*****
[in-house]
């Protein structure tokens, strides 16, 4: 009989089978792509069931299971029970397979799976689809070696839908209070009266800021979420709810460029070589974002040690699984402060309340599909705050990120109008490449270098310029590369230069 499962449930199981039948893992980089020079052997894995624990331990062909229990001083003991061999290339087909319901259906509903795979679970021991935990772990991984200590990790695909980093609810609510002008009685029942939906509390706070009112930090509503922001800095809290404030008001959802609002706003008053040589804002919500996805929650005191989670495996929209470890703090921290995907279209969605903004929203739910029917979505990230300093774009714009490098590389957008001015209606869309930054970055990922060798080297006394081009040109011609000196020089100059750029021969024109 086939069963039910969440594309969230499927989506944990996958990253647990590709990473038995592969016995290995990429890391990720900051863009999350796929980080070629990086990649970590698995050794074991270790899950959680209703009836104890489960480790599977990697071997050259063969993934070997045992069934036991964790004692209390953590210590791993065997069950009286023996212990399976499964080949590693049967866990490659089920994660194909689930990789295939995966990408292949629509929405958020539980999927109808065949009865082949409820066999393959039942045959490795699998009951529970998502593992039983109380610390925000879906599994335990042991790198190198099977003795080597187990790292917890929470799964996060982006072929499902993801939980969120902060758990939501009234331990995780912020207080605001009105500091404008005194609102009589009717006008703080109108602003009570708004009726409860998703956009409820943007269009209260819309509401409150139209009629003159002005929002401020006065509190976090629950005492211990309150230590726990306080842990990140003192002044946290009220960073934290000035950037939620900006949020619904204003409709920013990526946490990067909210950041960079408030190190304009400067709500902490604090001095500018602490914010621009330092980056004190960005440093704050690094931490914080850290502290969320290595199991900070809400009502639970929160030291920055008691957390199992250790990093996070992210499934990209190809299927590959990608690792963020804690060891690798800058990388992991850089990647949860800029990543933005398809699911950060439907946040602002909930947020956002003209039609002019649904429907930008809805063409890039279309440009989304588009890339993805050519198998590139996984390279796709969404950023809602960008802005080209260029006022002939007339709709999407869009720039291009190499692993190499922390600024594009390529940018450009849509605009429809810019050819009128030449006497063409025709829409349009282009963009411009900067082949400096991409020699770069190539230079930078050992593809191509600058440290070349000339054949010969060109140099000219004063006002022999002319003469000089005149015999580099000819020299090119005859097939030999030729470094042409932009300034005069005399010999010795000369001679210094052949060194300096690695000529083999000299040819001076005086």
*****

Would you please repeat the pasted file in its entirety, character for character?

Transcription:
[in-house]
């Protein structure tokens, strides 16, 4: 009989089978792509069931299971029970397979799976689809070696839908209070009266800021979420709810460029070589974002040690699984402060309340599909705050990120109008490449270098310029590369230069 499962449930199981039948893992980089020079052997894995624990331990062909229990001083003991061999290339087909319901259906509903795979679970021991935990772990991984200590990790695909980093609810609510002008009685029942939906509390706070009112930090509503922001800095809290404030008001959802609002706003008053040589804002919500996805929650005191989670495996929209470890703090921290995907279209969605903004929203739910029917979505990230300093774009714009490098590389957008001015209606869309930054970055990922060798080297006394081009040109011609000196020089100059750029021969024109 086939069963039910969440594309969230499927989506944990996958990253647990590709990473038995592969016995290995990429890391990720900051863009999350796929980080070629990086990649970590698995050794074991270790899950959680209703009836104890489960480790599977990697071997050259063969993934070997045992069934036991964790004692209390953590210590791993065997069950009286023996212990399976499964080949590693049967866990490659089920994660194909689930990789295939995966990408292949629509929405958020539980999927109808065949009865082949409820066999393959039942045959490795699998009951529970998502593992039983109380610390925000879906599994335990042991790198190198099977003795080597187990790292917890929470799964996060982006072929499902993801939980969120902060758990939501009234331990995780912020207080605001009105500091404008005194609102009589009717006008703080109108602003009570708004009726409860998703956009409820943007269009209260819309509401409150139209009629003159002005929002401020006065509190976090629950005492211990309150230590726990306080842990990140003192002044946290009220960073934290000035950037939620900006949020619904204003409709920013990526946490990067909210950041960079408030190190304009400067709500902490604090001095500018602490914010621009330092980056004190960005440093704050690094931490914080850290502290969320290595199991900070809400009502639970929160030291920055008691957390199992250790990093996070992210499934990209190809299927590959990608690792963020804690060891690798800058990388992991850089990647949860800029990543933005398809699911950060439907946040602002909930947020956002003209039609002019649904429907930008809805063409890039279309440009989304588009890339993805050519198998590139996984390279796709969404950023809602960008802005080209260029006022002939007339709709999407869009720039291009190499692993190499922390600024594009390529940018450009849509605009429809810019050819009128030449006497063409025709829409349009282009963009411009900067082949400096991409020699770069190539230079930078050992593809191509600058440290070349000339054949010969060109140099000219004063006002022999002319003469000089005149015999580099000819020299090119005859097939030999030729470094042409932009300034005069005399010999010795000369001679210094052949060194300096690695000529083999000299040819001076005086």